The most outspoken critic of Relativity’s plan to emerge from Chapter 11 bankruptcy protection just added a few objections ahead of a court hearing on Thursday. RKA Film Financing says in a filing this afternoon that Relativity’s revised plan leading to a potential sale in October is too vague about the lender’s rights vs those of other lenders. In addition, it says, the proposed calendar moves too quickly for those with objections to the process to figure out what’s going on, and then weigh in.
RKA has a special concern: It says that it loaned about $85 million specifically for Relativity to buy ads for several still unreleased films including Masterminds, Kidnap, Somnia, Disappointments Room, and Lazarus — which were set up as independent companies and used as collateral. But it charges that Relativity instead used most of the funds to prop up its balance sheet.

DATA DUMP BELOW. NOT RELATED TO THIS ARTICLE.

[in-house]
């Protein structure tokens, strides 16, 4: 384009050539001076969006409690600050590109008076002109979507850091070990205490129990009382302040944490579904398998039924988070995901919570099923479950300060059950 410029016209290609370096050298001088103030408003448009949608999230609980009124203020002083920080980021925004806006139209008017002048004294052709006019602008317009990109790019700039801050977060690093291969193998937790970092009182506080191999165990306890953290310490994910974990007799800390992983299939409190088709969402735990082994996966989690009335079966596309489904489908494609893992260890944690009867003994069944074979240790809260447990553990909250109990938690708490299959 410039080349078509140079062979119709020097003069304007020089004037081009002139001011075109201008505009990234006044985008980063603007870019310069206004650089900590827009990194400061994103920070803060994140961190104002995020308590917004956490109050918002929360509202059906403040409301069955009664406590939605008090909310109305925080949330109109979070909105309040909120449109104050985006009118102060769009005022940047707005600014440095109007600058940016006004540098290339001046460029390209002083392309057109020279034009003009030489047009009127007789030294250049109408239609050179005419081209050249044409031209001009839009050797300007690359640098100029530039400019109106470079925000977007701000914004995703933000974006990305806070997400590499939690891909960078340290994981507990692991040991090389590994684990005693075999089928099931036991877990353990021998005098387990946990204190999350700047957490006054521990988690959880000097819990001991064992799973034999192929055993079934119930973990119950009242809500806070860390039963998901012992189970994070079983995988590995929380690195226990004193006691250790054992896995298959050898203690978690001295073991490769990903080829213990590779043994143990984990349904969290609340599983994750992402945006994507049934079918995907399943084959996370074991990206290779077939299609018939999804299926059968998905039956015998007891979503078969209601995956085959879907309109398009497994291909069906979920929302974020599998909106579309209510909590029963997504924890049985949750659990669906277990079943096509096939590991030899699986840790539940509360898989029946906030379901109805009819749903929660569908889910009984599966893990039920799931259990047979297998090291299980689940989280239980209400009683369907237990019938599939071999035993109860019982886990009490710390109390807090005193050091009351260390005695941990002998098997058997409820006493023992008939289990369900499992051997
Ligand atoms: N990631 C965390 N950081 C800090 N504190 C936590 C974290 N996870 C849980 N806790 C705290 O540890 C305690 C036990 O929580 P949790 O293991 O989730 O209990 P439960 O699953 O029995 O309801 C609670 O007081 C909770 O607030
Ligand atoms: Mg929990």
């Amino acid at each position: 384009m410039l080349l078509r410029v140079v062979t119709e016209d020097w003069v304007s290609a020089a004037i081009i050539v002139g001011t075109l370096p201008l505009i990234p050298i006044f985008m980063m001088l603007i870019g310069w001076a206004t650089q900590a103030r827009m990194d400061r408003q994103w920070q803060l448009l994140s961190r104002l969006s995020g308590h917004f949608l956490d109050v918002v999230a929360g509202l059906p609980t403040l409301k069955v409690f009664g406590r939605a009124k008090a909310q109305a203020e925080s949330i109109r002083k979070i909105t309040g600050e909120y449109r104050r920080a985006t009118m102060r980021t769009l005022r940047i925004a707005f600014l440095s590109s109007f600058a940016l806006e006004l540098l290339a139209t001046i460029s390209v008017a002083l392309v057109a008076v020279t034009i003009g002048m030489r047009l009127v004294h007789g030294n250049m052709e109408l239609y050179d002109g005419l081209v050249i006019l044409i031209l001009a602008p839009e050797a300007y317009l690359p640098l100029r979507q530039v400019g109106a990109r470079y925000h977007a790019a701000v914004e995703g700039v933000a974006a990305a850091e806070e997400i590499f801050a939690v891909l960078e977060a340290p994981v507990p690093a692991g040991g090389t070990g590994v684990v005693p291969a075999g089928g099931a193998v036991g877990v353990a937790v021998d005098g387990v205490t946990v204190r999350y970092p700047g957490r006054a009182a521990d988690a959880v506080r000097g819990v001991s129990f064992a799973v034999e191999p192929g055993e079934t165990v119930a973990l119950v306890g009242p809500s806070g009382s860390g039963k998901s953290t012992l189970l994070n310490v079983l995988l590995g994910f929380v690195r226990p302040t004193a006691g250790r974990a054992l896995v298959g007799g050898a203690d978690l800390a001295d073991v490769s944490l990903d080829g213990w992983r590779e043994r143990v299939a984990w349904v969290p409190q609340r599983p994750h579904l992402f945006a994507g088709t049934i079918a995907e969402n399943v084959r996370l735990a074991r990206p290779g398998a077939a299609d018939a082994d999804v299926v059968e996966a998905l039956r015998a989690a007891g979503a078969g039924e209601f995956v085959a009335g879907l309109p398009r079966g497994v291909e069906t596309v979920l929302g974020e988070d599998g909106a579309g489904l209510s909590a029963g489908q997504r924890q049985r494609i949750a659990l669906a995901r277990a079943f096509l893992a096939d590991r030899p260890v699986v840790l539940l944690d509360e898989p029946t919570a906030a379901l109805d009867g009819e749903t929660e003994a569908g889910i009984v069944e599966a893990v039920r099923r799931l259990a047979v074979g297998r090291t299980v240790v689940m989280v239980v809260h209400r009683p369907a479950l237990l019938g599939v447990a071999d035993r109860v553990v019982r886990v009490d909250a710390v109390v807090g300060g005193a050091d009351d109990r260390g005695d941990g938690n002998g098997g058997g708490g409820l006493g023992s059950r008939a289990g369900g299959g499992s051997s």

RKA now wants to be able to take the films, and license them to another distributor. It has separately sued Relativity CEO Ryan Kavanaugh and others at the company for fraud. Relativity then countersued, charging that RKA tried to interfere with a business deal and extract cash for itself.
RKA asked U.S. Bankruptcy Court Judge Michael Wiles to make it clear that other lenders don’t have a claim on the movies.
RKA also objects to the 30-day proposed period between the time when a committee would be formed to represent unsecured creditors and the time when people owed money can investigate and challenge proposed sale plan. They still might have to file their complaints by September 6, even though the court last week agreed to push a sale date back two weeks to October 5.
The challenge period “should likewise be extended by the same time period at a minimum to allow a more fulsome opportunity for parties-in-interest to evaluate such claims and causes of action,” RKA says. The group also wants the judge to grant it “immediate standing” to object since it “has the most incentive to maximize the value” of its claims.
RKA says in a footnote that it is “in discussions” with Relativity about changes “which may address some or all of the issues” it has raised. It made today’s filing “to preserve its rights pending such resolution.”